Fair warning, this post is going to be a lengthy one. Lions, tigers, and bears, there will be a recipe; our advocating cooking by mass; and a review of a kitchen scale. Seemingly disparate subjects, there is a connection.
We accepted an inexpensive digital scale to test with our “everyday cooking,” so used it to measure the ingredients to make arctic char crudo with which we made “cowboy” maki rolls (translated: deep fried “tempura” maki rolls). It seemed the thing to do…
To begin, home cooks are losing what makes them cooks, the skills and experience to…well…cook. While popular, the Food Network is more a game show than cooking channel, replete with gladiatorial “reality” food programming. Tricked out home kitchens with induction ranges, convection ovens, and marble counter tops sit idle as busy living keeps us eating ready-made dinner solutions, frozen entrees, takeout, and delivery. Moreover, single young professionals are ditching the ritual that is “dining in,” eating whenever and wherever they can. Finally, cookbooks are more and more photography-heavy collections of paint-by-number instruction.
Sheer word count demonstrates how granular recipes have become. Recipes, a generation ago, assumed a level of basic kitchen skill that is unrealistic today. Now, dishes have to be quick and easy. Ingredients need to be readily available at the larger chain supermarkets. Technique has to be simple. Think “slapchop,” not brunoise. Forget cooking by taste.Lest we become enslaved to “almost homemade” convenience food, we need to change our cooking habits. This is where digital kitchen scales come to play.
In smaller quantities measuring ingredients by volume tends to be accurate enough. But, what happens when irregularly-shaped ingredients don’t neatly fit into cups or spoons? What happens when ingredients can be packed together densely? Think flour. What happens when you need to double or halve a recipe?
Case in point, dry cured and beer finished arctic char.
Arctic Char Crudo
Stephen Beaumont and Brian Morin’s take on “gravlax” in The Beerbistro Cookbook has become our go to recipe for cured fish. Accordingly, a 2 kg skin-on fish fillet is cured in 450 g of large grain salt (we use Kosher), sugar (we use raw), freshly ground coriander, and citrus zest (we use orange). The cure is made according to the following ratio 210 g salt: 250 g sugar: 1 tsp coriander: and zest of a citrus fruit. The fish is cured skin-side down for 12 hours. Then, it is partially submerged in beer, trying not to wash off the surface cure. To finish, it is left to soak for a further 24 – 36 hours.
So why cook by mass? What happens if the fish monger provides you a fillet that weighs more or less than 2 kg? Mother nature doesn’t consult with cookbook authors on portion control. Fillets tend to be irregularly shaped.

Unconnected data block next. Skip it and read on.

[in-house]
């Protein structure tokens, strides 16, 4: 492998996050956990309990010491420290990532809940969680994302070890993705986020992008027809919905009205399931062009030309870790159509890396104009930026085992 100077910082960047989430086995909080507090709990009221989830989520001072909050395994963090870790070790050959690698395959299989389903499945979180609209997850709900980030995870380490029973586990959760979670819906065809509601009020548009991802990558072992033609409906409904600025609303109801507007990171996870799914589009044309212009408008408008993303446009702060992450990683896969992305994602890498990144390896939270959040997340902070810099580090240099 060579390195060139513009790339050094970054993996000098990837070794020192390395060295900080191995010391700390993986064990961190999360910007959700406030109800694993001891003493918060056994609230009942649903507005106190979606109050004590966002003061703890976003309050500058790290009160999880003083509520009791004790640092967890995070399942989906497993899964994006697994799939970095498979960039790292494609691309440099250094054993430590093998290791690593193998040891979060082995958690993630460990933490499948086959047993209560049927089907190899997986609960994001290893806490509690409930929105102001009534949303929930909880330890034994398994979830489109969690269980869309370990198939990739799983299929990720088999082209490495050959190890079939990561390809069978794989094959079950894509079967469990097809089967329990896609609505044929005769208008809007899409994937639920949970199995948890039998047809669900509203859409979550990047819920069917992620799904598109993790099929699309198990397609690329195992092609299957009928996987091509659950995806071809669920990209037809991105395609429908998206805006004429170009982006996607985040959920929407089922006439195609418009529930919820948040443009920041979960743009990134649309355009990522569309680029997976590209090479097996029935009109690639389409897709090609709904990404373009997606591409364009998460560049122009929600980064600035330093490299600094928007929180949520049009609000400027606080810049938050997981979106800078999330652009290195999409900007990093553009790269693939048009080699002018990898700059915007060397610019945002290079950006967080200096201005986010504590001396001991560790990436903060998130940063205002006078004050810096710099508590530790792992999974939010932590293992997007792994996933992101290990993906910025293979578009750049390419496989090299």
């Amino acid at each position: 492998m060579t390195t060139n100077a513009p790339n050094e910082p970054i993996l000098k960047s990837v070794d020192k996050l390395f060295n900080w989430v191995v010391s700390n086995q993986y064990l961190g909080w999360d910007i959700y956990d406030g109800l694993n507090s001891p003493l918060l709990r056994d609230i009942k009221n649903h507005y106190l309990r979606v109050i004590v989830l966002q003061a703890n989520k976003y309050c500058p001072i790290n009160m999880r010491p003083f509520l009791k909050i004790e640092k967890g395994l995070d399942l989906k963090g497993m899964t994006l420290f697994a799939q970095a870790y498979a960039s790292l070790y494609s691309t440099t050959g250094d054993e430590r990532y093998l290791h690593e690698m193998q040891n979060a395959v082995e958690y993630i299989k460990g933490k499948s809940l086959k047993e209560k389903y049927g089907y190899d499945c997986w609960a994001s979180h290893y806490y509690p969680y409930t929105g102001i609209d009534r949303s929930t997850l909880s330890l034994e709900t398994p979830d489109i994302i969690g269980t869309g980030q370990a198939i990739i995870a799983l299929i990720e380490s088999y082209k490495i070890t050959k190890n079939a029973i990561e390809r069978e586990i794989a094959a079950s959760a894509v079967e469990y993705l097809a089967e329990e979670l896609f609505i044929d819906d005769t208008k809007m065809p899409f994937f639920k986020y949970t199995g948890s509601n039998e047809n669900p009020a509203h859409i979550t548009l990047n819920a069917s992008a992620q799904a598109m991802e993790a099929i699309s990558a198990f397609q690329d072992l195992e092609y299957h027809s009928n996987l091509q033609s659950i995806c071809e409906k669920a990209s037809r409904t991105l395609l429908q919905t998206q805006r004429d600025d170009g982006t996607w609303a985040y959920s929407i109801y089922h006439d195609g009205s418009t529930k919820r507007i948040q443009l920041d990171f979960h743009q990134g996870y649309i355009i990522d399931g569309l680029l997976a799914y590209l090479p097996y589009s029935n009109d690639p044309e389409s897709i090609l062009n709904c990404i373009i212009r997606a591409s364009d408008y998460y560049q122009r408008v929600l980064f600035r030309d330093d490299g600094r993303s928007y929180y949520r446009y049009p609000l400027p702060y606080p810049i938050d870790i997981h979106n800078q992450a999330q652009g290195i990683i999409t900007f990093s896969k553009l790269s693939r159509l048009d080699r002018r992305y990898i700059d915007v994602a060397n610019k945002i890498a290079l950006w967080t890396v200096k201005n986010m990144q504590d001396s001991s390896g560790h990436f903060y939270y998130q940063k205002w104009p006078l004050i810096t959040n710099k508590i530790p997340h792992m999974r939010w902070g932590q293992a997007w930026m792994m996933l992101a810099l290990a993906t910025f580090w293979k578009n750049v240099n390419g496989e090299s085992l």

Consider a 278 g fillet of super fresh arctic char. Working with the ratio by mass, we made approximately 65 g of cure (a 7th of the original), adjusting the coriander and citrus zest by eye. Needless to say, it worked.
This batch, we finished the fish in local microbrewery Kichesippi‘s flagship Natural Blonde. A malt pale ale, its hints of spice, citrus, and caramel already work well with fish. For the crudo, the ale bolstered intended flavours and contributed a pleasant but slightly bitter notes.
Eat Smart Digital Scale
The teardrop-shaped smart “Precision Pro” digital scale we received from Eat Smart is light, owing to its plastic construction. Measuring 8″ x 6″, it takes up very little space. All grey, we hazard to imagine a kitchen in which it would clash.
Simply constructed with two “plasticy” buttons, “on/off/tare” and “unit,” the Precision Pro is easy to use. It has a large easy-to-read LCD display. Pressing the unit-button toggles through the available measurement units: grams, kilograms, ounces and pounds. The scale is graduated to the nearest gram and 0.05 oz. The in-package “heavy duty” zinc chloride AAA batteries are more than enough to power the scale. Ours have been going strong for months.
Should you over burden the scale with anything weighing over 5 kgs (approx 11 lbs), it will question your age. The overload error message is “O_LD.”
Compared to our old scale, The Precision Pro is actually more decisive. Whereas our former scale, with its molded-to-fit removable plastic bowl, waffles between readings, accurate to the nearest tenth of a gram or oz, the Precision Pro does not. Though, the Precision Pro’s tare button can be unresponsive. Successive presses can turn the scale off, a minor frustration.
In general, we prefer digital over spring loaded mechanical scales because spring(s) wear out. Furthermore, digital scales with tare buttons allow you to “zero out” what is already in your container. This way, you can continue measuring additional ingredients in the same container.